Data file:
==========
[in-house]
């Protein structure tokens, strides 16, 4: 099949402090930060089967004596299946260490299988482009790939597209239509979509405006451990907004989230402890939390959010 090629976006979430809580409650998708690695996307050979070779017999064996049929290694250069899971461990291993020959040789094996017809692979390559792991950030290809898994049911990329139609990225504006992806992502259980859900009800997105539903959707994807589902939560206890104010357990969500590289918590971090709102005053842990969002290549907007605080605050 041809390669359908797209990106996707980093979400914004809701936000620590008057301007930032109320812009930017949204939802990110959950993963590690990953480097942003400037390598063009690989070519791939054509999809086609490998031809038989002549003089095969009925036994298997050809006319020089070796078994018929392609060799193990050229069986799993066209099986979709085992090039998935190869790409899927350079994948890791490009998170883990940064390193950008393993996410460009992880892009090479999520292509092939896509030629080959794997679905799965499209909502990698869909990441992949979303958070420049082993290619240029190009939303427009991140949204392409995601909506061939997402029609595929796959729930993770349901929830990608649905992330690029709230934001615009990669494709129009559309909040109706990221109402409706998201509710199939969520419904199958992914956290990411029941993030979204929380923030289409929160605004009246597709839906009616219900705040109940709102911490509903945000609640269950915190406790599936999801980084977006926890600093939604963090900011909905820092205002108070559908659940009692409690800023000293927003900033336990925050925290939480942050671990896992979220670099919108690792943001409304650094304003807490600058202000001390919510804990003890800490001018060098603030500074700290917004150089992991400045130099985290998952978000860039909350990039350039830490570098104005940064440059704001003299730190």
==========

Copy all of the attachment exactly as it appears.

[in-house]
């Protein structure tokens, strides 16, 4: 099949402090930060089967004596299946260490299988482009790939597209239509979509405006451990907004989230402890939390959010 090629976006979430809580409650998708690695996307050979070779017999064996049929290694250069899971461990291993020959040789094996017809692979390559792991950030290809898994049911990329139609990225504006992806992502259980859900009800997105539903959707994807589902939560206890104010357990969500590289918590971090709102005053842990969002290549907007605080605050 041809390669359908797209990106996707980093979400914004809701936000620590008057301007930032109320812009930017949204939802990110959950993963590690990953480097942003400037390598063009690989070519791939054509999809086609490998031809038989002549003089095969009925036994298997050809006319020089070796078994018929392609060799193990050229069986799993066209099986979709085992090039998935190869790409899927350079994948890791490009998170883990940064390193950008393993996410460009992880892009090479999520292509092939896509030629080959794997679905799965499209909502990698869909990441992949979303958070420049082993290619240029190009939303427009991140949204392409995601909506061939997402029609595929796959729930993770349901929830990608649905992330690029709230934001615009990669494709129009559309909040109706990221109402409706998201509710199939969520419904199958992914956290990411029941993030979204929380923030289409929160605004009246597709839906009616219900705040109940709102911490509903945000609640269950915190406790599936999801980084977006926890600093939604963090900011909905820092205002108070559908659940009692409690800023000293927003900033336990925050925290939480942050671990896992979220670099919108690792943001409304650094304003807490600058202000001390919510804990003890800490001018060098603030500074700290917004150089992991400045130099985290998952978000860039909350990039350039830490570098104005940064440059704001003299730190």